The race to succeed Chris Christie as governor of New Jersey is heating up as the June 6 primary election looms. On the mornings of Thursday, March 30, and Friday, March 31, the New Jersey Business & Industry Association will host two successive “meet the candidate” sessions. The March 30 event will feature State Senator and Democratic candidate Raymond Lesniak. On March 31 Assemblyman Jack Ciattarelli, a candidate for the Republican nomination, will appear.
Both sessions run from 8:30 to 10:30 a.m. at the NJBIA headquarters, 10 West Lafayette Street, Trenton. The cost is $50, $35 for NJBIA members. For more information visit www.njbia.org or call 800-499-4419, option 2.
Lesniak, a 1971 graduate of Rutgers University who earned his law degree from St. John’s in 1974, served in the State Assembly from 1978 to 1983, and has been in the Senate since 1983. Lesniak has sponsored the Environmental Cleanup Responsibility Act (ECRA), the Safe Drinking Water Act, the Pesticide Control Act, and Tax Incremental Financing Act, designed to help the state attract private investment and jobs. Lesniak has been a supporter of marriage equality.
He currently chairs the Senate Economic Growth Committee, serves as vice chair of the Senate Commerce Committee, and is a member of the Senate Judiciary Committee.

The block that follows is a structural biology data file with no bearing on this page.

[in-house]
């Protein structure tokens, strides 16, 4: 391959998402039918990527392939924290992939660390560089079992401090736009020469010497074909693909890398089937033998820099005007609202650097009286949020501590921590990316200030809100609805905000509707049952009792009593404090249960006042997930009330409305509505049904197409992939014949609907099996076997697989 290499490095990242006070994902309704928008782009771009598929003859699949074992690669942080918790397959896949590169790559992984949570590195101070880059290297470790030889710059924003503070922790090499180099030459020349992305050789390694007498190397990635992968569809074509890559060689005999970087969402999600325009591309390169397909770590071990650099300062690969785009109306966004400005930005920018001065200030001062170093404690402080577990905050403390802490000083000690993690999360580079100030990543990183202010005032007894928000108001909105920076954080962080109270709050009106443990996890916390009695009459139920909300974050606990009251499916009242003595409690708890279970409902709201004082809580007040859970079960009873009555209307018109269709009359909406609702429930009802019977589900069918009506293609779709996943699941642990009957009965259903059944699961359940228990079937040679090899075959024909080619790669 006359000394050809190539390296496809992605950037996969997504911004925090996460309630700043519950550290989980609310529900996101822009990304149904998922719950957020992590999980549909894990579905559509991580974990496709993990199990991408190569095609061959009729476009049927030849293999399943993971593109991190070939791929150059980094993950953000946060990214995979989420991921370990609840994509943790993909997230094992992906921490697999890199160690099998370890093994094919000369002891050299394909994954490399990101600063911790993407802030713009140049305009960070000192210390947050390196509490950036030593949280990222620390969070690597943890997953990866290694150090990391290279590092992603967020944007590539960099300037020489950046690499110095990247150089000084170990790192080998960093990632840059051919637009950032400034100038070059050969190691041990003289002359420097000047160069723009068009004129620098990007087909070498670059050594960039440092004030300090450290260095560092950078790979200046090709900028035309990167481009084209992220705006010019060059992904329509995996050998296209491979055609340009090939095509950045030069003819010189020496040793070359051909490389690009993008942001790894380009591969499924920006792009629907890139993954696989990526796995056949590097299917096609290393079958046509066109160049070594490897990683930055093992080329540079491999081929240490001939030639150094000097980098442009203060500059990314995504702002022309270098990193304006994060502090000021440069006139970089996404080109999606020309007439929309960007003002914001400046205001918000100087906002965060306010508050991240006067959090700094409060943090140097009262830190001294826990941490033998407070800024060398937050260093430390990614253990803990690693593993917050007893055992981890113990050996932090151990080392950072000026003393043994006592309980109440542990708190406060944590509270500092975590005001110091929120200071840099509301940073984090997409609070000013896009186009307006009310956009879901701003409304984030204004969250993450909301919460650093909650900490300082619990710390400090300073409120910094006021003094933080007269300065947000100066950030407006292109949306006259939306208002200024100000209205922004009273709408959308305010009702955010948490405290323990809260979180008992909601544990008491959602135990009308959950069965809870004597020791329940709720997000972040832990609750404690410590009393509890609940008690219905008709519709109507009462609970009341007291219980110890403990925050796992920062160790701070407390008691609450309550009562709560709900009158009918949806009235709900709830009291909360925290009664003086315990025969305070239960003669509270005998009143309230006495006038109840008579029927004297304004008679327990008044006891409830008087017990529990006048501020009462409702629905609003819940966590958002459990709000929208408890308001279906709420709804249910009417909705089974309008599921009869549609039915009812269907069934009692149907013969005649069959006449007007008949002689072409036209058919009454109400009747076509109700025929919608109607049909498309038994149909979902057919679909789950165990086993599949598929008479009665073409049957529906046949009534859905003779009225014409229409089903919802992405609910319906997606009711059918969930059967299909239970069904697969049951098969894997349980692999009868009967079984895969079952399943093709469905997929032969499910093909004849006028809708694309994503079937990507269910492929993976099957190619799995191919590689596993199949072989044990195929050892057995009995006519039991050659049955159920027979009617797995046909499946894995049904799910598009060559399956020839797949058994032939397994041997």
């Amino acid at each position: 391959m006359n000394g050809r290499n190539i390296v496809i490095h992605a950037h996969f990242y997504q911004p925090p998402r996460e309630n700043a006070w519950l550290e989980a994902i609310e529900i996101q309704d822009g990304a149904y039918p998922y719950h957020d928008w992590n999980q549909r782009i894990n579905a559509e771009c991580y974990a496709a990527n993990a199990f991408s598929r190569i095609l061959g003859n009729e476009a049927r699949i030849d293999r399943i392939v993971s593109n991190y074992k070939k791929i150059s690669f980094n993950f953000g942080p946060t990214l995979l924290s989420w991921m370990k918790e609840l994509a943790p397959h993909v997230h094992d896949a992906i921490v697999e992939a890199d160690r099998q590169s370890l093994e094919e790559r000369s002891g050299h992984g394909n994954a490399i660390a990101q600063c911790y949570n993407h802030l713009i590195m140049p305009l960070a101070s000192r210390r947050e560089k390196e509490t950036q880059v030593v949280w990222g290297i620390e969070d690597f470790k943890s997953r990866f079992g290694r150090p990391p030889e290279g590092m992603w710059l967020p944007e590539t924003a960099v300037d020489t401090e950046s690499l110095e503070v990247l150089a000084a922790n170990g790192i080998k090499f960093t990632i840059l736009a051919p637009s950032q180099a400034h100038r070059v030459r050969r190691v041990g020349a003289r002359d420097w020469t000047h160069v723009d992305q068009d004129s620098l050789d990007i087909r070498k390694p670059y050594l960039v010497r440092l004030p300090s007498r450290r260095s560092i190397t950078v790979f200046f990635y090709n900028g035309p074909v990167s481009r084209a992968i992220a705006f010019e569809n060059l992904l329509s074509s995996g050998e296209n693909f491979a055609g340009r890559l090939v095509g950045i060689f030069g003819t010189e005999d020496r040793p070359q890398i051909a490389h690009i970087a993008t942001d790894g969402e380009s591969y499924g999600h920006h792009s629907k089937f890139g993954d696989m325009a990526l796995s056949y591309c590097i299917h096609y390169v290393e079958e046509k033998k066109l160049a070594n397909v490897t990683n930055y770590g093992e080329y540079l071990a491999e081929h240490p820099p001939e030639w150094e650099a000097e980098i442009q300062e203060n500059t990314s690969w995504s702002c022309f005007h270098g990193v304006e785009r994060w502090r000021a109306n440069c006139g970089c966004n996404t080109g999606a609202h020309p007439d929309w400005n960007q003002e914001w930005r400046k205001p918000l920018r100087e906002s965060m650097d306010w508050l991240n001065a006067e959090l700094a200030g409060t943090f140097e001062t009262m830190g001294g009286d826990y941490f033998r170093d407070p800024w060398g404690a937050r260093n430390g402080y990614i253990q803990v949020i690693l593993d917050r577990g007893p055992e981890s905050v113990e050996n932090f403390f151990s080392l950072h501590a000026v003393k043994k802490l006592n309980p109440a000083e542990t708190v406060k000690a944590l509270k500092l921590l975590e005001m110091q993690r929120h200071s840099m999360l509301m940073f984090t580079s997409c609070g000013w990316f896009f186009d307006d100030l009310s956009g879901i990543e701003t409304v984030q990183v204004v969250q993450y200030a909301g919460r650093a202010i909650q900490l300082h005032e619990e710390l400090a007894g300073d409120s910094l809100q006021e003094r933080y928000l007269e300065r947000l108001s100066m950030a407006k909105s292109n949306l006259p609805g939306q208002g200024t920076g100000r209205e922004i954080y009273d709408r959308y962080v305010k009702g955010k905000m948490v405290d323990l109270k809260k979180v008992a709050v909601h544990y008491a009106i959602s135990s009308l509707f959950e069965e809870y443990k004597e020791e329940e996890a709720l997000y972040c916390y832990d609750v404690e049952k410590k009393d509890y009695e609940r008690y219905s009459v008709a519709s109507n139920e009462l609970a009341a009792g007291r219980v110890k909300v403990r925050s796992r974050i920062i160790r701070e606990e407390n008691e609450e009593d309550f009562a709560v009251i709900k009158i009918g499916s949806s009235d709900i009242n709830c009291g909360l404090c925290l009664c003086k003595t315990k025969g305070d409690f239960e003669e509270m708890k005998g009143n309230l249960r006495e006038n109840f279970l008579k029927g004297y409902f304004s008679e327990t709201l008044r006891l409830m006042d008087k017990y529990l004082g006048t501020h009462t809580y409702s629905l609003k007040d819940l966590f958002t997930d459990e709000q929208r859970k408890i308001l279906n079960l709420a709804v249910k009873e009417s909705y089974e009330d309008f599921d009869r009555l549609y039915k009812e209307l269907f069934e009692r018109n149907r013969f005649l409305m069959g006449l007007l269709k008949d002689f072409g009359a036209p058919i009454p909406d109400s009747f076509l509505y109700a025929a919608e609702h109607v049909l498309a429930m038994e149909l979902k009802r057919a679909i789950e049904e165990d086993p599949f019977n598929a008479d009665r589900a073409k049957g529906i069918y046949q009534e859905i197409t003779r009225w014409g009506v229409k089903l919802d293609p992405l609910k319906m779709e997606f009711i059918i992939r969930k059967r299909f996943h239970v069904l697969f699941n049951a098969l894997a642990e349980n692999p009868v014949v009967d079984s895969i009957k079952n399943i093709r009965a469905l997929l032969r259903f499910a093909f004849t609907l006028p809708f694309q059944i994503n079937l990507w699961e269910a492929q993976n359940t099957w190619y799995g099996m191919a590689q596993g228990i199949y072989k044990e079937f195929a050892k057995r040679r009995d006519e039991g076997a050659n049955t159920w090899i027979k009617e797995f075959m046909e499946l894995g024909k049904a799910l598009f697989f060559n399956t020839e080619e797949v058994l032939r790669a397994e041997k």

Ciattarelli, who will appear at the NJBIA on Friday, March 31, has served in the New Jersey General Assembly since December, 2011. In addition to his legislative work, Ciattarelli is owner and publisher of Galen Publishing, a medical publishing company. He has formerly worked as a CPA and was the co-founder of several medical journal publishing companies. He was also an adjunct professor at Seton Hall from 1998 to 2001.
Raised in Raritan, Ciattarelli graduated from Seton Hall University with a B.S. in accounting and an M.B.A. in finance. He served on the Borough Council in Raritan from 1990 to 1995 and was the council president from 1991 until 1995. He was also elected to the Somerset County Board of Chosen Freeholders from 2007 to November, 2011, when he resigned to become an assemblyman.